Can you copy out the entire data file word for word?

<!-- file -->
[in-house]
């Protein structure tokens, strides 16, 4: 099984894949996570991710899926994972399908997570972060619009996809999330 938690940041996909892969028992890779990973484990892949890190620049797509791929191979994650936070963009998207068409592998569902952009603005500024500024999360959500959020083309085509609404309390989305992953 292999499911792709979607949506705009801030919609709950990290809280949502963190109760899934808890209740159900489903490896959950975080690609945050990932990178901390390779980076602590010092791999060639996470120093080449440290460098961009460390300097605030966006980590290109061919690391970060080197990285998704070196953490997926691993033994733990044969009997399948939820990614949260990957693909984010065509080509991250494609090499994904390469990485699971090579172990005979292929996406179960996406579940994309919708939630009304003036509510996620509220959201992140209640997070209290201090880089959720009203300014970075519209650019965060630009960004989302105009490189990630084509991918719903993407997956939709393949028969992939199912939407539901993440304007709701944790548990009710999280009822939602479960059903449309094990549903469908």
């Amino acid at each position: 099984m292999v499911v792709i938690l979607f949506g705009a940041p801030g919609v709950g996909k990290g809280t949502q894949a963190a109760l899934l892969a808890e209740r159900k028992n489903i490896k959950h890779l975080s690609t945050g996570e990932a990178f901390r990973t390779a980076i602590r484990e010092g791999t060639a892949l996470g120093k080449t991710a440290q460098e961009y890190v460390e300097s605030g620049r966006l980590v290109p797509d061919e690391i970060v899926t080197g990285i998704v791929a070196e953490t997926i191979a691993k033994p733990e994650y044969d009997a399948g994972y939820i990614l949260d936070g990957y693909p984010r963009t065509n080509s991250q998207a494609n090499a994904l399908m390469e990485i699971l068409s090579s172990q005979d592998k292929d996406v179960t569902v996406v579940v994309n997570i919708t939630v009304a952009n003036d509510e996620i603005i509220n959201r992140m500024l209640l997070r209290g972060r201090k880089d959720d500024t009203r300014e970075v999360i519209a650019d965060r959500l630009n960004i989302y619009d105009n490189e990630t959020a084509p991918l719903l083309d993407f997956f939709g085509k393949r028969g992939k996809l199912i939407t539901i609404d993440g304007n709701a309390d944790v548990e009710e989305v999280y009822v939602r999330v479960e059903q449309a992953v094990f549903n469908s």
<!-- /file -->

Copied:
[in-house]
């Protein structure tokens, strides 16, 4: 099984894949996570991710899926994972399908997570972060619009996809999330 938690940041996909892969028992890779990973484990892949890190620049797509791929191979994650936070963009998207068409592998569902952009603005500024500024999360959500959020083309085509609404309390989305992953 292999499911792709979607949506705009801030919609709950990290809280949502963190109760899934808890209740159900489903490896959950975080690609945050990932990178901390390779980076602590010092791999060639996470120093080449440290460098961009460390300097605030966006980590290109061919690391970060080197990285998704070196953490997926691993033994733990044969009997399948939820990614949260990957693909984010065509080509991250494609090499994904390469990485699971090579172990005979292929996406179960996406579940994309919708939630009304003036509510996620509220959201992140209640997070209290201090880089959720009203300014970075519209650019965060630009960004989302105009490189990630084509991918719903993407997956939709393949028969992939199912939407539901993440304007709701944790548990009710999280009822939602479960059903449309094990549903469908």
């Amino acid at each position: 099984m292999v499911v792709i938690l979607f949506g705009a940041p801030g919609v709950g996909k990290g809280t949502q894949a963190a109760l899934l892969a808890e209740r159900k028992n489903i490896k959950h890779l975080s690609t945050g996570e990932a990178f901390r990973t390779a980076i602590r484990e010092g791999t060639a892949l996470g120093k080449t991710a440290q460098e961009y890190v460390e300097s605030g620049r966006l980590v290109p797509d061919e690391i970060v899926t080197g990285i998704v791929a070196e953490t997926i191979a691993k033994p733990e994650y044969d009997a399948g994972y939820i990614l949260d936070g990957y693909p984010r963009t065509n080509s991250q998207a494609n090499a994904l399908m390469e990485i699971l068409s090579s172990q005979d592998k292929d996406v179960t569902v996406v579940v994309n997570i919708t939630v009304a952009n003036d509510e996620i603005i509220n959201r992140m500024l209640l997070r209290g972060r201090k880089d959720d500024t009203r300014e970075v999360i519209a650019d965060r959500l630009n960004i989302y619009d105009n490189e990630t959020a084509p991918l719903l083309d993407f997956f939709g085509k393949r028969g992939k996809l199912i939407t539901i609404d993440g304007n709701a309390d944790v548990e009710e989305v999280y009822v939602r999330v479960e059903q449309a992953v094990f549903n469908s």